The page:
The U.N. human rights office has joined a chorus of voices in strongly condemning what it calls the vile, merciless attack on a private school Saturday in southwestern Cameroon. The attack killed at least six children and injured another 13.
No group has claimed responsibility for the attack on Mother Francisca International Bilingual Academy in Kumba, in the southwestern region of Cameroon.
U.N. human rights office spokeswoman Ravina Shamdasani tells VOA her office has not been able to verify the identity of the perpetrators.
“But we have been able to get information corroborated by various sources that it was perpetrated by a group of men armed with guns and machetes, who broke into the school and they shot indiscriminately while the students were studying,” Shamdasani said.
Cameroonian authorities blame the attack on Ambazonian separatists. The English-speaking militants, who want independence from Cameroon and its French-speaking majority, accuse the government of being behind the assault.
Shamdasani says the killing and maiming of children as well as attacks on educational facilities constitute serious violations of international law and says the perpetrators must be held accountable.
She says governments have a duty to protect children’s access to education.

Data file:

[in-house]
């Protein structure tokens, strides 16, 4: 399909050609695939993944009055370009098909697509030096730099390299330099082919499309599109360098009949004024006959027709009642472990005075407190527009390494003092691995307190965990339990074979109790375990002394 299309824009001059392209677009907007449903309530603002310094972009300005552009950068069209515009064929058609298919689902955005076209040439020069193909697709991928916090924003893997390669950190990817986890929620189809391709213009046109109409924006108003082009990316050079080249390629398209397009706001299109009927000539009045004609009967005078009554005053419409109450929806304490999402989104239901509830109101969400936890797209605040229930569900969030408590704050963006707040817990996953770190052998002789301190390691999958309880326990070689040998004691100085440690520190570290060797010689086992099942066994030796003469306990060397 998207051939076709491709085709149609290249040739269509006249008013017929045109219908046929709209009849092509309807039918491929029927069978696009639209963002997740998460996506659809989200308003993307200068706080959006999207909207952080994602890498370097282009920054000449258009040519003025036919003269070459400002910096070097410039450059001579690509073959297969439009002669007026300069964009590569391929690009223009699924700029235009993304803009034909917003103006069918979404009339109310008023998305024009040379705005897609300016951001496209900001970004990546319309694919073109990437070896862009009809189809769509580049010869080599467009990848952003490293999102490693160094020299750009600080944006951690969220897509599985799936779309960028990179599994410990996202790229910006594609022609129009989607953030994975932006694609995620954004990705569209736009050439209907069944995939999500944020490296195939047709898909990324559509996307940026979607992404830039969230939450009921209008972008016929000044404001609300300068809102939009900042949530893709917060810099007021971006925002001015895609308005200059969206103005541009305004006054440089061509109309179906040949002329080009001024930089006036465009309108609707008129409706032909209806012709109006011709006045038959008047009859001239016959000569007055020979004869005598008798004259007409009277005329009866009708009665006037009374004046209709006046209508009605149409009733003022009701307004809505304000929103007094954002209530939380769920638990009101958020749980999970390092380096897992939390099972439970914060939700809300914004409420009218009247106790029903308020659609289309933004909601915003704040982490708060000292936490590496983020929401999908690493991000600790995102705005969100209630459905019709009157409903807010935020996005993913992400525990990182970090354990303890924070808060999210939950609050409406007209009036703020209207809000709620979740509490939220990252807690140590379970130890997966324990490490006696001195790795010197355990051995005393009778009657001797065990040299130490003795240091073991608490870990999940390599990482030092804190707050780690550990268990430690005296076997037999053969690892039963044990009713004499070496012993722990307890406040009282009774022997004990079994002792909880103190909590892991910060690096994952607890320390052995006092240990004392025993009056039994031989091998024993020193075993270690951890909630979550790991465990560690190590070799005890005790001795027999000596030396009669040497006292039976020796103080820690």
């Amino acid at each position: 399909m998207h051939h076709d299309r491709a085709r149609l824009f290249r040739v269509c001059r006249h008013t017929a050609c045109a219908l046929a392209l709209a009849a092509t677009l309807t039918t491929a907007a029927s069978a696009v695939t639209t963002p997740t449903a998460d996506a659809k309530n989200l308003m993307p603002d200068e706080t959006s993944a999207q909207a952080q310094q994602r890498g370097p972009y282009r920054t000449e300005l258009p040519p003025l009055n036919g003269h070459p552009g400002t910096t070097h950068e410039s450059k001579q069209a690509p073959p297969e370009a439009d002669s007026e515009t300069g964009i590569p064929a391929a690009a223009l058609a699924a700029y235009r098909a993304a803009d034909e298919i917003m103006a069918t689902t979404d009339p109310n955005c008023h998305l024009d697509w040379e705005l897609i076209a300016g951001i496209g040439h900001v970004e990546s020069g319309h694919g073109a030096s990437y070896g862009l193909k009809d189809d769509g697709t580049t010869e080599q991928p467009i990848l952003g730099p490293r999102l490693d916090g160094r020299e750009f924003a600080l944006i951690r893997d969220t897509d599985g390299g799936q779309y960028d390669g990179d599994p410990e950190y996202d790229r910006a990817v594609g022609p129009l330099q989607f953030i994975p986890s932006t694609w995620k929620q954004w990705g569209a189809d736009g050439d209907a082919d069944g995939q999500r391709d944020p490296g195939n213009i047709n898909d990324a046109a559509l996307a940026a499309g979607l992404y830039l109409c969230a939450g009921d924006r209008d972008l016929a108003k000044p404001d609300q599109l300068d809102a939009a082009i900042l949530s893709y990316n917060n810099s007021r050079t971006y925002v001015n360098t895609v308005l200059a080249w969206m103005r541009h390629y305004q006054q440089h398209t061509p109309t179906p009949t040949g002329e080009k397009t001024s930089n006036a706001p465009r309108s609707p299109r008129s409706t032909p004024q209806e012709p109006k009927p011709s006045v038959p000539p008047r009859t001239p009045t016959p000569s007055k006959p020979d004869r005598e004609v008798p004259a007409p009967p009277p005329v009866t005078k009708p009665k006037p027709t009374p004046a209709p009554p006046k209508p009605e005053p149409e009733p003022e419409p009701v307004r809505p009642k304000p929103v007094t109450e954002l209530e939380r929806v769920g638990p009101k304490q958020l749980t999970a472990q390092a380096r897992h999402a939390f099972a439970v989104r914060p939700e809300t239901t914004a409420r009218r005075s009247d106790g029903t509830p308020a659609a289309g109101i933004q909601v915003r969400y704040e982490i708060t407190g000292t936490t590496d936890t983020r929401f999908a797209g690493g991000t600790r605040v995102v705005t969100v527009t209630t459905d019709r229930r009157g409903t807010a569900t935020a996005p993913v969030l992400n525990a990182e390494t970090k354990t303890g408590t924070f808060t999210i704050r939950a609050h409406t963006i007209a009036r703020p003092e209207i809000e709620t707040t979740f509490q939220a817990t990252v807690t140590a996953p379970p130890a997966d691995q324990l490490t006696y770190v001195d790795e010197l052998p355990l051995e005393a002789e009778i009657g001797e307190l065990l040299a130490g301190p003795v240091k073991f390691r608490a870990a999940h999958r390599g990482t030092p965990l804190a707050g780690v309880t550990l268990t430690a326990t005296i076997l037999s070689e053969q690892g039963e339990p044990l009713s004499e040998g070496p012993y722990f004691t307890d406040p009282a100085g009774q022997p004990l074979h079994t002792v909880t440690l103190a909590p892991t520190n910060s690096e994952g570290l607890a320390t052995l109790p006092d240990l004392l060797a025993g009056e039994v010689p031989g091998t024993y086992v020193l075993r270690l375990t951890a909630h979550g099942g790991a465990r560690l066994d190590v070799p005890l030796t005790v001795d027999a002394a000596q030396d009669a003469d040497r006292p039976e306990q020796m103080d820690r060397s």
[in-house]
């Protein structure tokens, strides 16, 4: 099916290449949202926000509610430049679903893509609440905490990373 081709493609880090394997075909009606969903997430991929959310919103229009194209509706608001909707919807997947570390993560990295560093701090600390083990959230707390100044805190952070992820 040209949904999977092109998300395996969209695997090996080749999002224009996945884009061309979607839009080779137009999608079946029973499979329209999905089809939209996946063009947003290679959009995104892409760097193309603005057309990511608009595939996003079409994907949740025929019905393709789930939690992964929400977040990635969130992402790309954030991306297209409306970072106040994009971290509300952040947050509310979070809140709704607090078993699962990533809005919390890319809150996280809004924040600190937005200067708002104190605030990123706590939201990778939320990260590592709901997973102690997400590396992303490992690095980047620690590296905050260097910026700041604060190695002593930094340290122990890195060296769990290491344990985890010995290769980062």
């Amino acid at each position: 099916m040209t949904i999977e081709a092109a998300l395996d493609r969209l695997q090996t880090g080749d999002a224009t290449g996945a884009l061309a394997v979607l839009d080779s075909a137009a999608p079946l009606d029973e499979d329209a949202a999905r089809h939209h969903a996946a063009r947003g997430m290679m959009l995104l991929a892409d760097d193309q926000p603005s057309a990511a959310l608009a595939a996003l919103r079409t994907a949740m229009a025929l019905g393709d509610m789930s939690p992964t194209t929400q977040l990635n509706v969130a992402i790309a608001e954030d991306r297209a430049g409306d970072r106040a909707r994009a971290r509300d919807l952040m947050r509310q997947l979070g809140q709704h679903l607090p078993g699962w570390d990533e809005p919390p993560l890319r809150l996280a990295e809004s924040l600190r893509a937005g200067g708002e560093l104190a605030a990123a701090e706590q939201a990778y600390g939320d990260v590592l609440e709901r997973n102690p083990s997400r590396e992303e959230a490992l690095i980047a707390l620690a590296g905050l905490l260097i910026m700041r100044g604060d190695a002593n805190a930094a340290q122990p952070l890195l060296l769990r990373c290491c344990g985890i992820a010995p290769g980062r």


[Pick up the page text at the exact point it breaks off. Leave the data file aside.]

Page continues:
“In fact, the school was not benefiting from security protection measures, which is why we are calling on the government,” Shamdasani said. “We are reminding the government that it is their obligation in the middle of this crisis to protect access to education and, of course, to protect the physical safety of the students.”
Shamdasani says the human rights office has received many other reports of serious human rights violations by both separatist groups and security forces in Cameroon. These include reports of extrajudicial executions, torture, sexual and gender-based violence and abductions.
She says the root causes of the French-English divide go back decades. She says it is urgent for the government and affected communities to engage in an inclusive dialogue to work toward sustainable peace in this fractured country.
Source: Voice of America